Thursday, July 7, 2011


Last Sunday before leaving Belo Horizonte, we took a day trip to Inhotim, a stunning garden and contemporary art center about and hour-and-a-half away from the center of BH ("bay-aGAH") in the campo of Minas Gerais. The immaculate and extensive grounds house 17 gallery situated pavilions among lakes, lawns, and spectacular tropical landscaping.

I enjoyed the art to be sure. There was the Forty Part Motet, probably my favorite piece, which put a classical piece of music written in the 16th century for 40 voices in 40 different speakers arranged throughout a large room. It was pretty neat to walk around the room and be able to listen to each individual voice, then step to the center and hear the piece move back and forth all around you. Then there was Através, a study in barriers and transparency, where you walked around on broken glass--but only if you were not wearing sandals! And Celacanto Provoca Maremoto, a larger-than life version of traditional Portuguese azulejos, which I loved because it seemed so very Brazilian to me. Perhaps the most architectural of the art pieces was Invenção da cor, Penetrável Magic Square # 5, De Luxe, which was very much in the spirit of Latin American architecture, including the work of Mexican Modernist Luis Barragán.

But as an architect, I was also taken by the design of some of the galleries in the great spirit and legacy of Brazilian Modernism and the Burle-Marx-esque landscaping. It was really a spectacular day and a great visit to a stunning location.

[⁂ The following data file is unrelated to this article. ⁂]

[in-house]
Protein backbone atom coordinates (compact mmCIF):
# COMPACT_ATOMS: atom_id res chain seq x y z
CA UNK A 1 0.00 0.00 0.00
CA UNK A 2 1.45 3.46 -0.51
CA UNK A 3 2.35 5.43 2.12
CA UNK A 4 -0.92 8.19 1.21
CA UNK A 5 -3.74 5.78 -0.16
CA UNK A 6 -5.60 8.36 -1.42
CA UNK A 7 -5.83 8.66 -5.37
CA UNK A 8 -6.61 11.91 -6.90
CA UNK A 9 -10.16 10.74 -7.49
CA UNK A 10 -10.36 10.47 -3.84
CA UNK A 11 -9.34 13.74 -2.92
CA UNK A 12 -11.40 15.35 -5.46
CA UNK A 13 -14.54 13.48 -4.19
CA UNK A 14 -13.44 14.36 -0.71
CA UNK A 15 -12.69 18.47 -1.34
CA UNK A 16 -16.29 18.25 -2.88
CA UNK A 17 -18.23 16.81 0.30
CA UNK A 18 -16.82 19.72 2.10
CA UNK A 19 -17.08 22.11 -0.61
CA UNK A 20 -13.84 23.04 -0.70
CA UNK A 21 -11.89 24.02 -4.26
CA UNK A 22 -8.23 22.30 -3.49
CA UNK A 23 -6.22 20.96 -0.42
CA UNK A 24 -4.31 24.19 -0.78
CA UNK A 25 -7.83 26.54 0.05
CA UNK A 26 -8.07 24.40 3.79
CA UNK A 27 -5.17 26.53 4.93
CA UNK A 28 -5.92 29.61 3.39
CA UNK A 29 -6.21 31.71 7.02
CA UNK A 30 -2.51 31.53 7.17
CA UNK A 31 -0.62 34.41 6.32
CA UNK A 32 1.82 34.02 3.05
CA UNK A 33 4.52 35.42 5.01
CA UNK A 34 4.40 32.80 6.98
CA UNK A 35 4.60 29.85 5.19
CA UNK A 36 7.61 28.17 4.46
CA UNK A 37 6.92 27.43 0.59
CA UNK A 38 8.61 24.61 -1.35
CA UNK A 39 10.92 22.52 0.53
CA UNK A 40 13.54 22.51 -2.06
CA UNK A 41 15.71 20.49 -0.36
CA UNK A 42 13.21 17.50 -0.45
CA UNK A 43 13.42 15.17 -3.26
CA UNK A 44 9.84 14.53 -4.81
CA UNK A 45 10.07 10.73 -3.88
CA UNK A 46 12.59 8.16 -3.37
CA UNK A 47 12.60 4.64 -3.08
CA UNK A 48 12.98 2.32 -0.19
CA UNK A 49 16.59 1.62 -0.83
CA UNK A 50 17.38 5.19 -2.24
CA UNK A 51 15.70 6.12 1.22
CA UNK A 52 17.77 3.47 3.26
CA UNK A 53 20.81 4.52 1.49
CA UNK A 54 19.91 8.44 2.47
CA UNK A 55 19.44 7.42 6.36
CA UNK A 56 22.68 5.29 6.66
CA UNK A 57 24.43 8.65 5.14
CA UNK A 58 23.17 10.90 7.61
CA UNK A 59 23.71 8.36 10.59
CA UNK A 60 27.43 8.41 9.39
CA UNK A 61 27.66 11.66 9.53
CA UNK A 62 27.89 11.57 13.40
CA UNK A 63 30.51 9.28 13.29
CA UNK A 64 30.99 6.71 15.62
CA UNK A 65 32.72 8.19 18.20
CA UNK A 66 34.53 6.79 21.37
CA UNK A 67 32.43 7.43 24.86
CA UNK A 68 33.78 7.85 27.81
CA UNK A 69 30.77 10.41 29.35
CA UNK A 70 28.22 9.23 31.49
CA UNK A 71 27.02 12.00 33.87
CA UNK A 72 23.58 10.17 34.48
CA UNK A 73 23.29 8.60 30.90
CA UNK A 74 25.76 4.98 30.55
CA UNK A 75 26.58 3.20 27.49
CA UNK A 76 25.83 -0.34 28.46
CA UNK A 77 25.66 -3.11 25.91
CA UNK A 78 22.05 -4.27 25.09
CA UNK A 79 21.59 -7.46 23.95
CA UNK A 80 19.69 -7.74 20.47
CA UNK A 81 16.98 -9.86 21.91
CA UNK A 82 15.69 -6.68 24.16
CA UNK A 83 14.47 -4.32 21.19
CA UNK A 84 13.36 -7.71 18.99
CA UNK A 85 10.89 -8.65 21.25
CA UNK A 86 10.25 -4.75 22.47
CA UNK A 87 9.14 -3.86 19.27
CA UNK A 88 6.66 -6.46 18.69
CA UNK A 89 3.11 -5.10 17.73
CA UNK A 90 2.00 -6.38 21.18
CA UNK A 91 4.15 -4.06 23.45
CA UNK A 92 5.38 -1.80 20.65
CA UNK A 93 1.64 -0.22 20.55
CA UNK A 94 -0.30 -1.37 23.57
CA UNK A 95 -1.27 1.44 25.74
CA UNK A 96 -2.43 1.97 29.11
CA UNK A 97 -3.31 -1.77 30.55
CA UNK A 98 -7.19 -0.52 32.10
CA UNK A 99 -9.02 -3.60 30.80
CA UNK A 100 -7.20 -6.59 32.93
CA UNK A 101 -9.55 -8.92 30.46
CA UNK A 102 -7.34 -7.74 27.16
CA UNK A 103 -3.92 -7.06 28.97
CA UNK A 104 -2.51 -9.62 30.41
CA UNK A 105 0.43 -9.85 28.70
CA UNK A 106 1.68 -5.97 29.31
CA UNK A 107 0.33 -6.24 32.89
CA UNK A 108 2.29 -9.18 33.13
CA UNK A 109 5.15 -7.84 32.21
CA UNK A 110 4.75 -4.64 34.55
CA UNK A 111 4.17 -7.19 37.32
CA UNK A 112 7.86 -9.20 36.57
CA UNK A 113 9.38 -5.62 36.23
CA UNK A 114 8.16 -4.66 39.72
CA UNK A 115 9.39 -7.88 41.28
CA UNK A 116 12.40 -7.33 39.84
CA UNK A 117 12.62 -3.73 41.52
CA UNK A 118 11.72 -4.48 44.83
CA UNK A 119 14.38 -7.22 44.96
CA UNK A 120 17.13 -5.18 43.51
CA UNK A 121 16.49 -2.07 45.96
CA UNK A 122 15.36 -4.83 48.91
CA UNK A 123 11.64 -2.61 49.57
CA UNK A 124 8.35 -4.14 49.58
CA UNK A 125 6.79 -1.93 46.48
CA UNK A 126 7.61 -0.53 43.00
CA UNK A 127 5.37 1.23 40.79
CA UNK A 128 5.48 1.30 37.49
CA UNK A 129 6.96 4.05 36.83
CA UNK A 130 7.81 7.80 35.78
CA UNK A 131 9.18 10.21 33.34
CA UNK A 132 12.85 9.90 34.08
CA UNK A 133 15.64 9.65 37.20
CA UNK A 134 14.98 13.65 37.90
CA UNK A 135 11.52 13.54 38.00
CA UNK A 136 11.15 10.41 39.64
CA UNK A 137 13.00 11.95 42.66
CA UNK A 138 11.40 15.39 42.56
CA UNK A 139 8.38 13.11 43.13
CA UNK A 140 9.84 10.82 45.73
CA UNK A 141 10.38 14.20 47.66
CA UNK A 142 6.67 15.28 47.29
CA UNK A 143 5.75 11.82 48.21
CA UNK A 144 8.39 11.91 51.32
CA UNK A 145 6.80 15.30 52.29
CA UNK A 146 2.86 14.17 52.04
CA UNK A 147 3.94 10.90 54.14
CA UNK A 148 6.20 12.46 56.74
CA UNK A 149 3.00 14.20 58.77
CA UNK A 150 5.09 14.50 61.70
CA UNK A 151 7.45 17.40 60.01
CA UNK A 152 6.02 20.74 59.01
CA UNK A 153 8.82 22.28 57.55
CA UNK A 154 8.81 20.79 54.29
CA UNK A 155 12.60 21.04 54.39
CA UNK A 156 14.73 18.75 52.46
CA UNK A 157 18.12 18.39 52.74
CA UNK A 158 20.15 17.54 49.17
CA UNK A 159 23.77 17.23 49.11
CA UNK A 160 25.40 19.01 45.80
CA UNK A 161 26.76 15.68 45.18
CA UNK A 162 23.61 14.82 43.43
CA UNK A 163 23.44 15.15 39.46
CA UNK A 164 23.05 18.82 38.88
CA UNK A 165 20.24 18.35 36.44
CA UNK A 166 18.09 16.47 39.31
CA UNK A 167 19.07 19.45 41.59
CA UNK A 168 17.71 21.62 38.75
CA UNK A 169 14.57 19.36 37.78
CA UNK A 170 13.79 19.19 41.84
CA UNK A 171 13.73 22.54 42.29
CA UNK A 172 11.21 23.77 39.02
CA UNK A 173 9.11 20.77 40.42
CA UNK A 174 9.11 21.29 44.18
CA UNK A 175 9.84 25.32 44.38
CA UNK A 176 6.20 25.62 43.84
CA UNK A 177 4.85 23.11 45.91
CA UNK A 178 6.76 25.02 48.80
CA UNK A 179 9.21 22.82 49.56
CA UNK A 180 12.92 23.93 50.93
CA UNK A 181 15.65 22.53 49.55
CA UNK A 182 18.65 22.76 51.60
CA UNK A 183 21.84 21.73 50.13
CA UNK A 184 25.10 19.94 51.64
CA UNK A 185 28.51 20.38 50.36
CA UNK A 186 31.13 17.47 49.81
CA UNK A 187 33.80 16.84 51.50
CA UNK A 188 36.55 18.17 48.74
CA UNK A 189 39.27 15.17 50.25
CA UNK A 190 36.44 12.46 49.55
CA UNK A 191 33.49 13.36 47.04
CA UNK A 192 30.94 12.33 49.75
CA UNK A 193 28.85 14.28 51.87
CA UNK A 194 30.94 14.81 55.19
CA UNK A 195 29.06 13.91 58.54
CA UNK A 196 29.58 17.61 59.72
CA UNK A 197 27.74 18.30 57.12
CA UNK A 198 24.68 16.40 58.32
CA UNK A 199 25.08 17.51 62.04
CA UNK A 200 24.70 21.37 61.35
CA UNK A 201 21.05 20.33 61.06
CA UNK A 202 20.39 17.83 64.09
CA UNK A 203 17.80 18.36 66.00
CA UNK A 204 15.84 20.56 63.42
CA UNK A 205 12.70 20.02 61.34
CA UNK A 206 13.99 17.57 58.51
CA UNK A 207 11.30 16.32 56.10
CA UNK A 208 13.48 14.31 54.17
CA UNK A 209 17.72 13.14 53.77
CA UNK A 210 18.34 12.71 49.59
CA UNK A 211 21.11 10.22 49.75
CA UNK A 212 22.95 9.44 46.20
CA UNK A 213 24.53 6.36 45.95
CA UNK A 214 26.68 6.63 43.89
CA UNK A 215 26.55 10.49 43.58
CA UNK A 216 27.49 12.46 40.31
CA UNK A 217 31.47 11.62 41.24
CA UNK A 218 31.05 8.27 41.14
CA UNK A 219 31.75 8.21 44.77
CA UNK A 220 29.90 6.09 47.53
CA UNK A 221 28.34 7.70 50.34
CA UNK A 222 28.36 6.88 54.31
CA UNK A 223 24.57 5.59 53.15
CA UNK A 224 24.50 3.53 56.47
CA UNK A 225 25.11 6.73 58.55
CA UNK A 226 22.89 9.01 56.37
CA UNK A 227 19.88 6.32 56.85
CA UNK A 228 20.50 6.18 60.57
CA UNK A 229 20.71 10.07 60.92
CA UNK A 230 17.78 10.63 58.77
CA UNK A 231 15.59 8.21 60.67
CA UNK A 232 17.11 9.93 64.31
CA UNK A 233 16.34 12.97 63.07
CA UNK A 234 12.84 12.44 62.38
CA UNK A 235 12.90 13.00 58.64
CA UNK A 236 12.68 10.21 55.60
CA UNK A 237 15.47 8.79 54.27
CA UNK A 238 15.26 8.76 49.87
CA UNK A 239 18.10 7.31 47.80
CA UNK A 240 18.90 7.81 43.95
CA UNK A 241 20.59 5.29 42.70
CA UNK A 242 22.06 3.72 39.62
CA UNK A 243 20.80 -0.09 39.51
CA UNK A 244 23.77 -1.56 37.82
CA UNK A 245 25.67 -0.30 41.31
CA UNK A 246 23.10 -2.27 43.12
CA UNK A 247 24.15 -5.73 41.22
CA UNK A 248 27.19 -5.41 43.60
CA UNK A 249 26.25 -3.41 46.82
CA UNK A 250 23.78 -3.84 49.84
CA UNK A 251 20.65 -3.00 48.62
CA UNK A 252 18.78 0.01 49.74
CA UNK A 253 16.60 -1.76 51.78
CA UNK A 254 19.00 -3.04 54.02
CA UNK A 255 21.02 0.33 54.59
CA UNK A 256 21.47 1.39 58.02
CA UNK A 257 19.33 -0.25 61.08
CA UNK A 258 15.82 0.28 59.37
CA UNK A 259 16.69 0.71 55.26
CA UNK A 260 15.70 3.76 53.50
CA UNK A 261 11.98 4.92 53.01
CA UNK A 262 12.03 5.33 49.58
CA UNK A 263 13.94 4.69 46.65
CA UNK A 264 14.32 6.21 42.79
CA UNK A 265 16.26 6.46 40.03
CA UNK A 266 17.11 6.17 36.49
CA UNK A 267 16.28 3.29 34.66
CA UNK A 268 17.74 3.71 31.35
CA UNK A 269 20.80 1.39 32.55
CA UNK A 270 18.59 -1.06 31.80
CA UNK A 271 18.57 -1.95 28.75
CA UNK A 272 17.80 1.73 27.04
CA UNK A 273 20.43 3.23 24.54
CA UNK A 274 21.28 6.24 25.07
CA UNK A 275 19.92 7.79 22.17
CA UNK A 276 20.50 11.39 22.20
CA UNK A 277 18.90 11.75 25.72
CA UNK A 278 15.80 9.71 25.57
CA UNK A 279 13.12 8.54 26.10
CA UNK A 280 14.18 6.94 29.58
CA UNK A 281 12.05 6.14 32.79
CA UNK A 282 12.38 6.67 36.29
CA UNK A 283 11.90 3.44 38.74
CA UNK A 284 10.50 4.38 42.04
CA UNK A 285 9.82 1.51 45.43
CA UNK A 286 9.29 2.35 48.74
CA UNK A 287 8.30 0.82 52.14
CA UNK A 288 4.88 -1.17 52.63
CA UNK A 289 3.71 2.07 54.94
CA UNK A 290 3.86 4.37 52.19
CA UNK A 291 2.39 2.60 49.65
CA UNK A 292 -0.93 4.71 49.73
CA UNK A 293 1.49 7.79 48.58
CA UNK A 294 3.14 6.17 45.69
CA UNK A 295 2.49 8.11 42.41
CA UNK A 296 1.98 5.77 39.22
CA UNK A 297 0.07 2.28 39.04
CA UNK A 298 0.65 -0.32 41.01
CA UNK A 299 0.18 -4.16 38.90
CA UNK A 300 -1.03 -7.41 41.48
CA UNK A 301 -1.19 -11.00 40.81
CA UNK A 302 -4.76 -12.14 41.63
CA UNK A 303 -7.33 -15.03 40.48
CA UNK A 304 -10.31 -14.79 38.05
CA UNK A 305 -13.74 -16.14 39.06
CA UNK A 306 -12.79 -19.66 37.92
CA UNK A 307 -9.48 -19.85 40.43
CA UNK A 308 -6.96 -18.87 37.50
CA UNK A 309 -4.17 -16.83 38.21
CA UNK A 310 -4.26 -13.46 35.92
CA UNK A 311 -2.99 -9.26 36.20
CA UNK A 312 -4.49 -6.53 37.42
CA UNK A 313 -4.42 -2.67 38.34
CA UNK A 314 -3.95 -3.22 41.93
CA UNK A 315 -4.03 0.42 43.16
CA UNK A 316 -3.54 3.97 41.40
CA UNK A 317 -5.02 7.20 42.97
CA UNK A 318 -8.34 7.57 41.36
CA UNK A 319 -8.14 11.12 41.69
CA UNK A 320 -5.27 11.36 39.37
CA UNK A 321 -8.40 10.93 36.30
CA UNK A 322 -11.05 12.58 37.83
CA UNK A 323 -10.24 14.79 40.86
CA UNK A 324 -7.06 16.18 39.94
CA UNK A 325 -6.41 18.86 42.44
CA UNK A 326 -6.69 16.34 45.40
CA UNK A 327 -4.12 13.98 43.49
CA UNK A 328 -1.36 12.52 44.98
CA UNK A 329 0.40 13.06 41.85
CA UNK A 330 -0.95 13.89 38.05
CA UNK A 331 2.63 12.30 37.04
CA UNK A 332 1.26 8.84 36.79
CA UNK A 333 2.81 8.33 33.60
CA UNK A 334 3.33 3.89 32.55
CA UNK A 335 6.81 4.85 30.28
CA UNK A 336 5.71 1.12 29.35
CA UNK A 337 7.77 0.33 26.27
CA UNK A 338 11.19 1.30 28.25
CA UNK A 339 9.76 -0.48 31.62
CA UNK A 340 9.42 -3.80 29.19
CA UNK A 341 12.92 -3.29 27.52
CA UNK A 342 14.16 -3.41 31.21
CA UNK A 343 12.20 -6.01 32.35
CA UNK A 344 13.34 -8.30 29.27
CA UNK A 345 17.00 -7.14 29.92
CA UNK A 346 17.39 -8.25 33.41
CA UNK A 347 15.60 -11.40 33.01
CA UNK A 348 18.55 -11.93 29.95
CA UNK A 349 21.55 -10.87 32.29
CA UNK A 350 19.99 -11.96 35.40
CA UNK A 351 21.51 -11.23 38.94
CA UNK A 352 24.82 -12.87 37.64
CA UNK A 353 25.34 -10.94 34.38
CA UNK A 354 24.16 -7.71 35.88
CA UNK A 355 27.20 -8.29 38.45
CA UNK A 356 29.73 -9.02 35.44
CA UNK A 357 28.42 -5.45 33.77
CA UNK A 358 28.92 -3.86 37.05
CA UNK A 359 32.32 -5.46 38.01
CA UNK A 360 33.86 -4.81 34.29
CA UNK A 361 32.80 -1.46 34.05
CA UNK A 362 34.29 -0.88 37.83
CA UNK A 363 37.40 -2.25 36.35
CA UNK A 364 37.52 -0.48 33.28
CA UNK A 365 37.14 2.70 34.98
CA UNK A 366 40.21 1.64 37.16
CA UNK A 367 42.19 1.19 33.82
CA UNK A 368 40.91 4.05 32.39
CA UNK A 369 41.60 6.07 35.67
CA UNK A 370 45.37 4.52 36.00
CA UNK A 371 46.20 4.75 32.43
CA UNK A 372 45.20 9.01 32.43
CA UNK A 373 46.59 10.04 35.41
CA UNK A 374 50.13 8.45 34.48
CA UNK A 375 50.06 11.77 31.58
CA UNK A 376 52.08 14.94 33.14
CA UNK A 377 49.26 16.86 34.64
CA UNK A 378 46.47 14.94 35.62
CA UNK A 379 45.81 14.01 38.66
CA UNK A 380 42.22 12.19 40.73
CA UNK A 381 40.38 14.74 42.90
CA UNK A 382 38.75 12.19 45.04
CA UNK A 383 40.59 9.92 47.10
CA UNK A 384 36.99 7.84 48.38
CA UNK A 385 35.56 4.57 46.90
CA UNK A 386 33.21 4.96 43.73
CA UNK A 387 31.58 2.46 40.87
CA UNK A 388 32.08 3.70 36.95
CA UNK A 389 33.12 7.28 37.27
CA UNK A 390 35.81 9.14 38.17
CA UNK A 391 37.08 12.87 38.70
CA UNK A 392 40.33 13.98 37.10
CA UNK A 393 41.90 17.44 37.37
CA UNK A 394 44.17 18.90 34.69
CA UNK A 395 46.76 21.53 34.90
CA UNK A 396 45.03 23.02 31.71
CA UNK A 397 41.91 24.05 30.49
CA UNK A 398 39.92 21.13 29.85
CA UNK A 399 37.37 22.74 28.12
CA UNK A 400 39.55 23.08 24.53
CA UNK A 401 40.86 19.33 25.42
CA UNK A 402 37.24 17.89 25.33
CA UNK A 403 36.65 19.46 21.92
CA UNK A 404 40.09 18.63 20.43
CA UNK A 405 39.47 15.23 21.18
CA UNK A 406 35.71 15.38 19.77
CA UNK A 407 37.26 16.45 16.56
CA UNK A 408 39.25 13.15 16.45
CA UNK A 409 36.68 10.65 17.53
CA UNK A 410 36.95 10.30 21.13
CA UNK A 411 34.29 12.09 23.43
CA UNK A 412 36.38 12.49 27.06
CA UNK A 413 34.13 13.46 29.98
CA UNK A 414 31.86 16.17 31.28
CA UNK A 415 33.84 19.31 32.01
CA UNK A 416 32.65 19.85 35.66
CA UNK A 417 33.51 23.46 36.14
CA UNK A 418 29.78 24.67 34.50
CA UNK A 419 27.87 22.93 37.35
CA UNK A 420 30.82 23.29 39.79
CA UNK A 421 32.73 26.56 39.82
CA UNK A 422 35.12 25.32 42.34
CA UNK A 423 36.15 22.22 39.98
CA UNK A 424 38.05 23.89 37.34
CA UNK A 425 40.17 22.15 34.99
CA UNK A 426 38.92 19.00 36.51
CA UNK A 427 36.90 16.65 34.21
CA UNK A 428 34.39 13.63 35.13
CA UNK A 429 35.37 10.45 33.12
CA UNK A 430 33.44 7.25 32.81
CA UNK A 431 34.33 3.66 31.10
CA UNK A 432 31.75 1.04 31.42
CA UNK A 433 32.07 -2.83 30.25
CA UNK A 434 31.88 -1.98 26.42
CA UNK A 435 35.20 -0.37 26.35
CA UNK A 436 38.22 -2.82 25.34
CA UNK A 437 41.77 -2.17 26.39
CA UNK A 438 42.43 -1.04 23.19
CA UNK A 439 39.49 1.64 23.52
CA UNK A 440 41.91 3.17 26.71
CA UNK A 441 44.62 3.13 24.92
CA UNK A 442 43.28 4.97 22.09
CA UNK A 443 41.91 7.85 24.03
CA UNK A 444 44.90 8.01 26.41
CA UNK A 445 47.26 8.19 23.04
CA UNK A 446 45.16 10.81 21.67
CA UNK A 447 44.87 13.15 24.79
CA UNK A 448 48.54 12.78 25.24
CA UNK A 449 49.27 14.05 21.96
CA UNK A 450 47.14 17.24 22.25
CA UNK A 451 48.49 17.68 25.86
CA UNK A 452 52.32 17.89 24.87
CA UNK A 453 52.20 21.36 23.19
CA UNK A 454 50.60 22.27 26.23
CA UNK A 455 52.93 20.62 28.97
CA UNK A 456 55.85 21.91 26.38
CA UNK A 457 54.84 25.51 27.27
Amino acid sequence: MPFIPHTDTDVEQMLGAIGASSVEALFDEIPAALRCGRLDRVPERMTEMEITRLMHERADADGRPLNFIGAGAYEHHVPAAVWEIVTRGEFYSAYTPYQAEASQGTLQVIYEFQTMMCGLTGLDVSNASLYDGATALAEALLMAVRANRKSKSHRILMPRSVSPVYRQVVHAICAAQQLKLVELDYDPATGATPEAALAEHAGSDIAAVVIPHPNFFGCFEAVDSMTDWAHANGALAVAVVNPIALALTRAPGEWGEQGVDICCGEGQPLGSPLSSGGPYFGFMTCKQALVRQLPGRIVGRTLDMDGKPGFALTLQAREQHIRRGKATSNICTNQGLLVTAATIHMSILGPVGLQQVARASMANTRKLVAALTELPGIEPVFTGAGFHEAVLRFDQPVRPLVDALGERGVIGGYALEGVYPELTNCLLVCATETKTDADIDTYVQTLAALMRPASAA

Caught in the act! The architect taking pictures of an infinity-edge pool!

The main reception pavilion across one of the several lakes. The mountains in the background were really lovely.

This was my favorite of the galleries architecturally speaking (though it also contained one of my favorite pieces too, the one of the giant azulejos).

You entered the gallery across a causeway of sorts though a deep-blue-gree reflecting pool with a thin infinity edge.

After entering underneath the cubic gallery and seeing the artwork in a large, windowless room, a long ramp leads up to the rooftop for a great view of the surrounding landscape...

...then you exit across a metal-mesh bridge out of the opposite side of the gallery from which you entered.

This pavilion was pretty cool, too, with a sinuous bridge a la classic Brazilian Modernism.

The lake in front of this gallery had a much different feel than the reflecting pool in front of the other gallery. The appearance was more natural, but knowing a bit about landscape architecture, even the most "natural" of planned landscapes are planned just the same.

The education center had a really awesome water garden on the roof, with a number of different planting areas including some grasses and, one of my favorite, papyrus.

We ate at this restaurant, which had a series of really cool movable sunshades along the perimeter.

Some of the varied landscape around the grounds, featuring lush tropical vegetation.

Even some of the plants were architectural! I stepped underneath this grove and looked up thinking it was like the fan vaults of some great cathedral.

This was perhaps the most architectural of the exterior artworks, with bright colors and bold shapes. Very Latin America.

The pathways were made of huge irregularly-shaped stone pavers. The grass areas and lawns were immaculate.

A photograph up into a great grove of eucalyptus trees. I really love eucalyptus trees, which remind me of South America. Eucalyptus is found in Curitiba, and also where I was in Peru in February.

I know the photo is blurry, but there is just something about the colors of the houses and the color of the light at sunset in South America. This was taken from the bus on the way back from Inhotim to Belo Horizonte.

Monday, July 4, 2011

Caution! Modern Forms May Abound!

Whenever I travel to Latin America, I feel right at home. There is just something about the people, the sunlight, the landscape, the cities . . . the buildings.